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Catalyst SYNC Features Klaus Schauser and Jim Semick: Market Validation

The co-creators of AppFolio share with entrepreneurs their tips for getting it right the first time

Catalyst for Thought is a local nonprofit with the goal to advance the community by educating and inspiring individuals to dream, develop and act on their entrepreneurial ideas. Through its SYNC events, Catalyst for Thought seeks to create a unique synergy between its featured speakers and a group of local entrepreneurs in order to empower each individual to help create solutions that impact society and inspire others.

A nearly sold-out crowd of 150 entrepreneurs gathered at the University Club of Santa Barbara for the final Catalyst SYNC event of 2011, to hear Dr. Klaus Schauser and Jim Semick speak about “Market Validation: Getting It Right the First Time.” By the time the two men were introduced to the group, the energy level and collective excitement in the room was almost palpable, due to a lively meet-and-greet hour among attendees in the lobby before the talk.

Jeff Bochsler, one of the founders of Catalyst For Thought, prefaced the talk by noting that Schauser and Semick have collaborated in the software business industry for more than a decade, beginning in 1999 when Schauser founded Expertcity, which later became Citrix Online.

Dr. Klaus Schauser
Dr. Klaus Schauser

Over the next seven years, Schauser envisioned the needs of GoToMyPC, GoToAssist and GoToMeeting, which Semick validated through extensive market research. Then in 2006 they teamed up again to create AppFolio, which launched a new property management software that enables property managers to quickly and efficiently advertise vacancies and manage data.

Schauser continues to serve as AppFolio’s chief strategist, and also finds time to act as a professor of computer science at UCSB. Semick served as AppFolio’s director of customer development for the past five years, during which he aided the company by identifying new consumers, and creating market opportunities and product strategies. Recently Semick founded Product Discovery, a firm fully focused on aiding software companies in their discovery, validation and launch of successful products.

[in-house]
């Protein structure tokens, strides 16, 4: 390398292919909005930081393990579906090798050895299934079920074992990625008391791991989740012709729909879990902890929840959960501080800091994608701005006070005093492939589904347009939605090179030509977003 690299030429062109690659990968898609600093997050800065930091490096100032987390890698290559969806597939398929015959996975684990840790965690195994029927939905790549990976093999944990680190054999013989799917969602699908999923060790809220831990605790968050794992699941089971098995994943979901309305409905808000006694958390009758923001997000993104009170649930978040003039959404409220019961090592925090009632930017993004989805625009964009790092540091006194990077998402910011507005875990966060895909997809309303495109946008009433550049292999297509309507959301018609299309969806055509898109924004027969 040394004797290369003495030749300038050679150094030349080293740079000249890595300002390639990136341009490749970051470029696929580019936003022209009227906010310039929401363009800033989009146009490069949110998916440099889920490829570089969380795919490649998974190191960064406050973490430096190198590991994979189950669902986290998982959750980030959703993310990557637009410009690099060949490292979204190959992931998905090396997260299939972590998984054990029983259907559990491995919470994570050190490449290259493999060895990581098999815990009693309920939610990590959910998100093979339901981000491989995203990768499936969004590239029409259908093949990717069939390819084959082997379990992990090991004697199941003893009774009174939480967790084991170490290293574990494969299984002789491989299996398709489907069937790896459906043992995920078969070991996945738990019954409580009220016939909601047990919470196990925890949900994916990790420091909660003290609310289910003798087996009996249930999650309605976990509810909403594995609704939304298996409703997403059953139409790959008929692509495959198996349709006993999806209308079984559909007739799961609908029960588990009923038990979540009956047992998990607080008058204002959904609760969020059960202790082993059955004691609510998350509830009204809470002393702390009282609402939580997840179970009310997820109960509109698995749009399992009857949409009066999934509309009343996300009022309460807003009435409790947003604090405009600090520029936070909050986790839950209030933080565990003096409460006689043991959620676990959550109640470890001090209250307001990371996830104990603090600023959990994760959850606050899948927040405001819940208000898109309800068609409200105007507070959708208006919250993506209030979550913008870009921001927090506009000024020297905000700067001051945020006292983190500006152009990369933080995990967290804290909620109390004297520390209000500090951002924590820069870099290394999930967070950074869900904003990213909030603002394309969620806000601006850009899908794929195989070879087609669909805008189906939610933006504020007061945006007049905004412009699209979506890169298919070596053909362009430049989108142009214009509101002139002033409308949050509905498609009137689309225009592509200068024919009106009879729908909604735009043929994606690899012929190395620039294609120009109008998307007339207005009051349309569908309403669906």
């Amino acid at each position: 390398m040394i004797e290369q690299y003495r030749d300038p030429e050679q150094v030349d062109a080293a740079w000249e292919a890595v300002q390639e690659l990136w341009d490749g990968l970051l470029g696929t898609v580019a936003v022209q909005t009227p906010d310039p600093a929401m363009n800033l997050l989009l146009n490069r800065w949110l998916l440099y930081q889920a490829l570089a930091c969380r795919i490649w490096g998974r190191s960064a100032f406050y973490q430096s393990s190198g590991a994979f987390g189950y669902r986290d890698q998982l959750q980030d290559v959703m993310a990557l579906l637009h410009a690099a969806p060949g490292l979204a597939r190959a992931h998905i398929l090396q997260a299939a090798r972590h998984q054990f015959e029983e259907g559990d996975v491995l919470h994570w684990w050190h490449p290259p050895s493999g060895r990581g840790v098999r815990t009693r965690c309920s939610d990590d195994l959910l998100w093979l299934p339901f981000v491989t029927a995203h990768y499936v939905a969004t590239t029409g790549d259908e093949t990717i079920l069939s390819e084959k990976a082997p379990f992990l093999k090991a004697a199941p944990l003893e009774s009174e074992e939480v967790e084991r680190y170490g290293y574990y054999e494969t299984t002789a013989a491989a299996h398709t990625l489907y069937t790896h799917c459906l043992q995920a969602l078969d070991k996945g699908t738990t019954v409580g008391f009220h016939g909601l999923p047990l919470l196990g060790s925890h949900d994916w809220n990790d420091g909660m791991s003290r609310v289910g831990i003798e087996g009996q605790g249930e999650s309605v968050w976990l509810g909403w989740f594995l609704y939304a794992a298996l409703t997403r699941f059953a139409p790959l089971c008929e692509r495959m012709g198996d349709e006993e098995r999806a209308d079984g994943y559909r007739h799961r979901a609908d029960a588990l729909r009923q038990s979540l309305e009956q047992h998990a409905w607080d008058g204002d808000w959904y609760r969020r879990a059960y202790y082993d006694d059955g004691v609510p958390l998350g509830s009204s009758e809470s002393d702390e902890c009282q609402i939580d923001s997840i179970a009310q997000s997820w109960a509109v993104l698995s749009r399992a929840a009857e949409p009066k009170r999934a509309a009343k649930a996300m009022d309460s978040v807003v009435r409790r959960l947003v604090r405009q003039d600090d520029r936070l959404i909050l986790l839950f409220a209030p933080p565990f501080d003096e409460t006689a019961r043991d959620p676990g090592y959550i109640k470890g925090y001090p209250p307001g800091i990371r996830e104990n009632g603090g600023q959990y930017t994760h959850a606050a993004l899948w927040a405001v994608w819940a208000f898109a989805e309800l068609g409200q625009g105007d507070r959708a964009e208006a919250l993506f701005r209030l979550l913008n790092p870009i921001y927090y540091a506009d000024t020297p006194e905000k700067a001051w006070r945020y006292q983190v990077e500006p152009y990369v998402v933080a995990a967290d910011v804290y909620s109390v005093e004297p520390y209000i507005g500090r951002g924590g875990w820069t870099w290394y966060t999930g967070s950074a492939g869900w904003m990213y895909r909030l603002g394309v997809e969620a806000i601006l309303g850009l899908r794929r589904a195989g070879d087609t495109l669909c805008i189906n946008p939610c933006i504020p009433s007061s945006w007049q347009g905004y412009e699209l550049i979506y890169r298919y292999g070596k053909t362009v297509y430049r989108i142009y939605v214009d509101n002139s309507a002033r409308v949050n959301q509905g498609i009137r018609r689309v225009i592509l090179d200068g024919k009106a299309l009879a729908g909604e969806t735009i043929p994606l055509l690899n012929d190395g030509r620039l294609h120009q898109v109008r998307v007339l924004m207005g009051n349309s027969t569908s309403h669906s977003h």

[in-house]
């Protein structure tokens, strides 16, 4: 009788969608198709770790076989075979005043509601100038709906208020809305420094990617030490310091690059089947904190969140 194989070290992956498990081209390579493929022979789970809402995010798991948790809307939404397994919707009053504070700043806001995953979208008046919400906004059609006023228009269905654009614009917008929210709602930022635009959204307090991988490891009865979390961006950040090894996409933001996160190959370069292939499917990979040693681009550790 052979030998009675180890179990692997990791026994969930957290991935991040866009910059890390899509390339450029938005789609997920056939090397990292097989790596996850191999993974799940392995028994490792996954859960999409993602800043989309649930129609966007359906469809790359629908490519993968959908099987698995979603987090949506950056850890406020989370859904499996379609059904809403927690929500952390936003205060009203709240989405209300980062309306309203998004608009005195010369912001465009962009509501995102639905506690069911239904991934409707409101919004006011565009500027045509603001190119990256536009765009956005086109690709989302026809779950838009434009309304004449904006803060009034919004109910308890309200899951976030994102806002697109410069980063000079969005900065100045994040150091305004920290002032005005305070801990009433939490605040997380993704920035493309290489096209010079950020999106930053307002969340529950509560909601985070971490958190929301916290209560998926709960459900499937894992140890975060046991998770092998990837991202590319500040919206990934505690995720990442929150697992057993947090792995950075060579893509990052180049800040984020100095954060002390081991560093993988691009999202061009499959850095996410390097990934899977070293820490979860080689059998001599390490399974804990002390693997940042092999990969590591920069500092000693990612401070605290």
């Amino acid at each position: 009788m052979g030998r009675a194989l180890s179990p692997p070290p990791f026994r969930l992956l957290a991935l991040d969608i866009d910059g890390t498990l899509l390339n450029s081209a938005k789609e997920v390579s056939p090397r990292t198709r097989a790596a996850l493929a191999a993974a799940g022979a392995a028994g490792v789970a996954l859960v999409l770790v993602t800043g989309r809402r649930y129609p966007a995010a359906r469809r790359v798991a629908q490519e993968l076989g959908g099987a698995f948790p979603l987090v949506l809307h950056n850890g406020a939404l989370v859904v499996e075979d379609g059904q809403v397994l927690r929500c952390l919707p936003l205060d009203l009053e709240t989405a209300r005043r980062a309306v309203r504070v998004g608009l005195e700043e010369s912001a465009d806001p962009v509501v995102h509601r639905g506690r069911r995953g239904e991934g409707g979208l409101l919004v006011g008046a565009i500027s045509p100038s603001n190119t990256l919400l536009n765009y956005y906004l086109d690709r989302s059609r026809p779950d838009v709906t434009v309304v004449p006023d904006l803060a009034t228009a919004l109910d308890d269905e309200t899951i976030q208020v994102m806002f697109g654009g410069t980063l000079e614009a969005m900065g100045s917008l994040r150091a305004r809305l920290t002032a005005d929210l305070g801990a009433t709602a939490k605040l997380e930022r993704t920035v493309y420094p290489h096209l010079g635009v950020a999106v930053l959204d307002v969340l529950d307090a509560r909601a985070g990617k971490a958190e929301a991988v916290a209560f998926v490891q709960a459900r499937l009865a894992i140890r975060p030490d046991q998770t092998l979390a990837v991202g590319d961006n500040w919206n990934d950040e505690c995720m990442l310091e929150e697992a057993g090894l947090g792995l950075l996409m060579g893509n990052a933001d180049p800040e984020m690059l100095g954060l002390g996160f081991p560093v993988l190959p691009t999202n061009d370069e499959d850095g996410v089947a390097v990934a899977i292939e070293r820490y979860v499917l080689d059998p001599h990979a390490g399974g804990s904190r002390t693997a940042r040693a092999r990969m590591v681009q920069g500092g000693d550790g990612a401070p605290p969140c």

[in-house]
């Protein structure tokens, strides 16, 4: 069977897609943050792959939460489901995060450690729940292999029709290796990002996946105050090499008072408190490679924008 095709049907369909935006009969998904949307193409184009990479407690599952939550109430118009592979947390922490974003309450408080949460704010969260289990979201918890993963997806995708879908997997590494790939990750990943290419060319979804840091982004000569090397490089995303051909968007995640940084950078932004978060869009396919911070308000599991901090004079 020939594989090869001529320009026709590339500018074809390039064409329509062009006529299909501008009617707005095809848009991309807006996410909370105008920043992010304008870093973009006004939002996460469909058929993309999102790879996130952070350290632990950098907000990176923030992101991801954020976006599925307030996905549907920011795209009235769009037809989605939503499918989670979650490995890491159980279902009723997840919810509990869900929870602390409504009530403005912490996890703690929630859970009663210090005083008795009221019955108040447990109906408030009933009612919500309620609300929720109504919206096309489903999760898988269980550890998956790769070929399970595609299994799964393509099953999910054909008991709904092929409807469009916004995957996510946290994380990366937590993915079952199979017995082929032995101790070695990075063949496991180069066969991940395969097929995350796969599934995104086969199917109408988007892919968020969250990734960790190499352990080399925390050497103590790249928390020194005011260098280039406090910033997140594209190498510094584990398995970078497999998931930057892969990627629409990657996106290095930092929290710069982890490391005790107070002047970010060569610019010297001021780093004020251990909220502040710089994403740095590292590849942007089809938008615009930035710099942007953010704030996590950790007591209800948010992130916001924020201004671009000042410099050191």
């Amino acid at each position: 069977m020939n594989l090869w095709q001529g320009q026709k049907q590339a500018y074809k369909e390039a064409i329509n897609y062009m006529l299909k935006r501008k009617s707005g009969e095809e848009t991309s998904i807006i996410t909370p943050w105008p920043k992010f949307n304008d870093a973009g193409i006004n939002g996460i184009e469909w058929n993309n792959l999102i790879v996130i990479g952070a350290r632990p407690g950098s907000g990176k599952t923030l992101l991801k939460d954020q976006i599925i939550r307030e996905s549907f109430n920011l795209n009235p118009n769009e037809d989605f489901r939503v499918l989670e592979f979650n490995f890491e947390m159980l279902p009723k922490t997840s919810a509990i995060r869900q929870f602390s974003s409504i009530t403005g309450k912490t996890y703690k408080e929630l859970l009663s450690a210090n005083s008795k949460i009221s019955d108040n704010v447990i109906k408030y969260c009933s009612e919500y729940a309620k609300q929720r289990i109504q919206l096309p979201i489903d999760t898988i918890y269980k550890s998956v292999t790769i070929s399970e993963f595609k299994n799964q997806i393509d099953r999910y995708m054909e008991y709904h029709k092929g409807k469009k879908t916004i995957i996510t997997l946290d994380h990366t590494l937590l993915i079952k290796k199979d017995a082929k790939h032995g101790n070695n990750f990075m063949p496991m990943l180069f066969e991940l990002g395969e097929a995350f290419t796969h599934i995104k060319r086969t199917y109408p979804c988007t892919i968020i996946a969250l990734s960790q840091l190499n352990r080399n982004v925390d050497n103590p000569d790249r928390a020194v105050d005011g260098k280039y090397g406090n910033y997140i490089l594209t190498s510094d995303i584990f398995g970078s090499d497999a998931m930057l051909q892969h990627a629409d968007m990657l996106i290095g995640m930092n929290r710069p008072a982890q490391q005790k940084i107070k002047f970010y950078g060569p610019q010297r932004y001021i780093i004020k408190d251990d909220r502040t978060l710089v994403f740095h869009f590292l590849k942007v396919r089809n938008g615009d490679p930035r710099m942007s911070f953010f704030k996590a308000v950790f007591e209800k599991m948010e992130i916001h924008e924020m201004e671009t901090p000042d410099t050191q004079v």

Schauser began the presentation by telling a cautionary tale about his 1999 start-up company, Expertcity.com. The concept of Expertcity.com was to be the eBay of tech support, an idea that garnered $30 million from venture capitalists. So they went ahead and gathered 1,000 experts who could offer amazing support in hundreds of industries, then developed the technology for those experts to be able to screen share their clients’ computers. Then they waited for the calls to come in, but none ever did. The moral of the story?

“We found that people loved the screen-sharing software, but no one wanted to pay for tech support,” Schauser said. “The $10 million lesson? Do market validation!”

Even though the screen-sharing software they developed eventually grew to become GoToMyPC, GoToAssist and GoToMeeting, money and time could have been saved at the beginning, if they had started with market validation.

What Is Market Validation?

“When we started AppFolio, we began with market validation, which is the idea that you should sell-design-build rather than design-build-sell,” Semick said.

Schauser first learned about the methodology of market validation from Frank Robinson while working with Robinson at GoToMyPC. Semick then went on to describe how this process works.

Create a Hypothesis

This is your best guess about what you think your product does.